Basildon Council to consider green belt development by Bowers & Pitsea FC

COUNCIL officers have asked councillors to approve a development at Bowers & Pitsea FC, after seeking assurances that it would not create a noise nuisance.

The club, in Crown Avenue, Pitsea, wants to construct new changing rooms, office space, a café, new turnstiles, toilets, a replacement covered seating area, a match-day hospitality area and a multi-use room.

The football club sits on green belt land, but council officers claimed further development would not be inappropriate as it was of ‘limited scale’.

The club said its current changing facilities dated from the 1970s and were regularly used by more than 400 people, so were in need of replacement.

Basildon Council’s planning committee considered the application in July by deferred their decision, saying they were concerned about potential noise nuisance.

After 24 neighbouring properties which were consulted, the council received four objections.

One complaint was that the existing club house already created ‘noise issues’ which would ‘worsen’ if the development was permitted.

One complainant said that after other recent improvements to the ground, ‘activities have been taking place closer to their home, causing disturbance and inconvenience’.

The activities included ‘youths playing football in the evening’ and ‘erection of a bouncy castle for a fun day’. The complainant said they feared permitting further works would worsen the problem.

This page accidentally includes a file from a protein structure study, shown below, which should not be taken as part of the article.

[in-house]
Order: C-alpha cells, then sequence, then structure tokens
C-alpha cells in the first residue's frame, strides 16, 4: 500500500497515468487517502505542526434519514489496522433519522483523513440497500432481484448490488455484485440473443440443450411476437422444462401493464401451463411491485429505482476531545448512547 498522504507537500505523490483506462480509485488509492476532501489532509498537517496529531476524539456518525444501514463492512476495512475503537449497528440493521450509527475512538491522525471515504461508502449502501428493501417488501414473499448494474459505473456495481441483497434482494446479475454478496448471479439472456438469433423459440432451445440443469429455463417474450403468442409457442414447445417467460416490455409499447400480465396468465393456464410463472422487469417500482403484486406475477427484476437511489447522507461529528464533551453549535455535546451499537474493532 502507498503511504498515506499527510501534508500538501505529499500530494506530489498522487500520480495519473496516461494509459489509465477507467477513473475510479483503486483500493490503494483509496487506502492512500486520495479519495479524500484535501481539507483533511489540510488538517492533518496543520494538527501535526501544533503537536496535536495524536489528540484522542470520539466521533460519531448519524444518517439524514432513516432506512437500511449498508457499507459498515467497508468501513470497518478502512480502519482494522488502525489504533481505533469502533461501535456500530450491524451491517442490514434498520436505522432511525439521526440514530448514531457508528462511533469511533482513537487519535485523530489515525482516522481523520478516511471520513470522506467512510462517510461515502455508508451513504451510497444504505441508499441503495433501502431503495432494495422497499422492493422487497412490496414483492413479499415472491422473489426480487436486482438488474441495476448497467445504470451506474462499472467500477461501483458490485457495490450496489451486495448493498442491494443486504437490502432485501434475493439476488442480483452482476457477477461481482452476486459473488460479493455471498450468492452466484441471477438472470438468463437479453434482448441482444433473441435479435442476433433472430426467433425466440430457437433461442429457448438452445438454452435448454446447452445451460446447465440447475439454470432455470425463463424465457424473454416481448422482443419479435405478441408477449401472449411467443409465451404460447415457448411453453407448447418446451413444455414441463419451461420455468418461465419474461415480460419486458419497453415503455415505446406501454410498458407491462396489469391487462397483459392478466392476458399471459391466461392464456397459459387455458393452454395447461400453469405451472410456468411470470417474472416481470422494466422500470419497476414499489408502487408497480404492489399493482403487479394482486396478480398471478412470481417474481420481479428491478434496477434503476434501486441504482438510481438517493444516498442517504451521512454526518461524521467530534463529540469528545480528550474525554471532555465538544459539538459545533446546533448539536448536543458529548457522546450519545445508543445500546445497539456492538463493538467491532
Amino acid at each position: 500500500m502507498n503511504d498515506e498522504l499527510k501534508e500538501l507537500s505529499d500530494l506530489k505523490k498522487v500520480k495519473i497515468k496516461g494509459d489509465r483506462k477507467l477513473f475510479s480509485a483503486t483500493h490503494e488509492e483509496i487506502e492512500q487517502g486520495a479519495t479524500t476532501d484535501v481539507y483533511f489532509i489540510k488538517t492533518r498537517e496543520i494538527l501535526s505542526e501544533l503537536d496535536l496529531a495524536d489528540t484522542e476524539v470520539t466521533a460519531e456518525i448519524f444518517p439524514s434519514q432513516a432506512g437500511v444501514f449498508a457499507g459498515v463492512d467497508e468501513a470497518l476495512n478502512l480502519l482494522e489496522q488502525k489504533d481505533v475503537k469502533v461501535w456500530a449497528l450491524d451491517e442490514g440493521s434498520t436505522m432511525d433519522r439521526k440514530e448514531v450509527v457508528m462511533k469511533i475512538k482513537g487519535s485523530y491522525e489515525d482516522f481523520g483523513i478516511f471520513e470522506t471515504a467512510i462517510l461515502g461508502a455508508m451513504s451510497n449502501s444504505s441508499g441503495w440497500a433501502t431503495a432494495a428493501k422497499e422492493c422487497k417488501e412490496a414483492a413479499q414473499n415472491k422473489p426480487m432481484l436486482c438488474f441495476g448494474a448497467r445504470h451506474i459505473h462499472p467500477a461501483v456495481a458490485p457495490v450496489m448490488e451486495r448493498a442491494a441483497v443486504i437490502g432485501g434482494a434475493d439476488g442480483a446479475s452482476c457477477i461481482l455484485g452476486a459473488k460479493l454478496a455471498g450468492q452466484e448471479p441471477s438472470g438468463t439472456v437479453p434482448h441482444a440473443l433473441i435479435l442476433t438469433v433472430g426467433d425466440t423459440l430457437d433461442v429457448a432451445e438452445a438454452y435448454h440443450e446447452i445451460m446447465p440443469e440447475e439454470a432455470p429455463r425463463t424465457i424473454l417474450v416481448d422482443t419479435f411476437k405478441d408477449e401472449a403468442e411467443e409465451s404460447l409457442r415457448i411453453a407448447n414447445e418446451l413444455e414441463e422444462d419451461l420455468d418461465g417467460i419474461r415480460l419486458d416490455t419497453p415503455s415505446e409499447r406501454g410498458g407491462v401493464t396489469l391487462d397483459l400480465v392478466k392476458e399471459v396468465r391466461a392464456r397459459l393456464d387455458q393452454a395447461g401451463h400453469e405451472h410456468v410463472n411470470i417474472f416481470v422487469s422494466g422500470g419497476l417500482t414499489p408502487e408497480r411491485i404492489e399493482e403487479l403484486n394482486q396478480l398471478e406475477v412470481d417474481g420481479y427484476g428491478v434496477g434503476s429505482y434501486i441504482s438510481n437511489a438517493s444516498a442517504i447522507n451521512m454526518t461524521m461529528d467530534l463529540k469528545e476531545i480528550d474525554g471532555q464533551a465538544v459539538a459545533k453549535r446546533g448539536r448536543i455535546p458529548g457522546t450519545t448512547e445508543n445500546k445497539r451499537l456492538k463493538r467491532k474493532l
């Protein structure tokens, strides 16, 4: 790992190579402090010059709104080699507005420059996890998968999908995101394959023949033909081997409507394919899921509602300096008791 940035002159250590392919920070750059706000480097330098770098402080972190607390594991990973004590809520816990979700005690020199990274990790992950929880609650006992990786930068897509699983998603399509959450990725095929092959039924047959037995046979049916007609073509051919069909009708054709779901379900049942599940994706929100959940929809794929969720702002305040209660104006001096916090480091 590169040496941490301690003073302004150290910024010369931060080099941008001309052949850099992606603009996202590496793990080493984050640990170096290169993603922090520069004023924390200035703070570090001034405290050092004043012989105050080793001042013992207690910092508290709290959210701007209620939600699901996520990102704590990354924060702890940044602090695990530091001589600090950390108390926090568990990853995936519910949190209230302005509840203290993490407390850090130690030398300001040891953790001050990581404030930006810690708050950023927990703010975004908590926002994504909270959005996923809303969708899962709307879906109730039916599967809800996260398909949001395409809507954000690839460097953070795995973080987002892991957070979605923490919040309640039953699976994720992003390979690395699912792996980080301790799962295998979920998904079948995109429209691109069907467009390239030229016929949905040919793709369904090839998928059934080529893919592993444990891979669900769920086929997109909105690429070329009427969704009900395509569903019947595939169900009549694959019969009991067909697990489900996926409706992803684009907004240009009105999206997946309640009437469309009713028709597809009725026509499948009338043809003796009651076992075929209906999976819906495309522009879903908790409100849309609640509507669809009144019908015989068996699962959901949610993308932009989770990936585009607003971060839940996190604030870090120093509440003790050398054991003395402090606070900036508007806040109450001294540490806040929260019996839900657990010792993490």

Other objections raised included that existing parking problems would be worsened, which could hamper fire engines in an emergency, and that the existing parking problems would hamper construction vehicles.

A new report by civil servants has recommended approval for the application, citing new evidence, including a new ‘noise impact assessment’.

Officers wrote: “This has shown that the proposed development will not generate any significant increase in noise levels, over that currently existing, and will not result in any significant nuisance to adjoining residents to justify refusal on noise grounds.”

Planning officers spoke with their colleagues in environmental health and reported: “They are happy with the form of the assessment carried out and the conclusions reached. They have also requested that a condition be imposed restricting the use of musical instruments by spectators during matches, and that the grass area adjacent to residential properties is not used for parking purposes, to ensure noise issues are minimised on the site.”

The club claimed it would tackle parking problems by providing supporters with information about public transport and encouraging car sharing.

The planning committee will deliberate over the application in a public meeting at the Bas Centre tonight, November 19, at 7pm.


Charles Thomson

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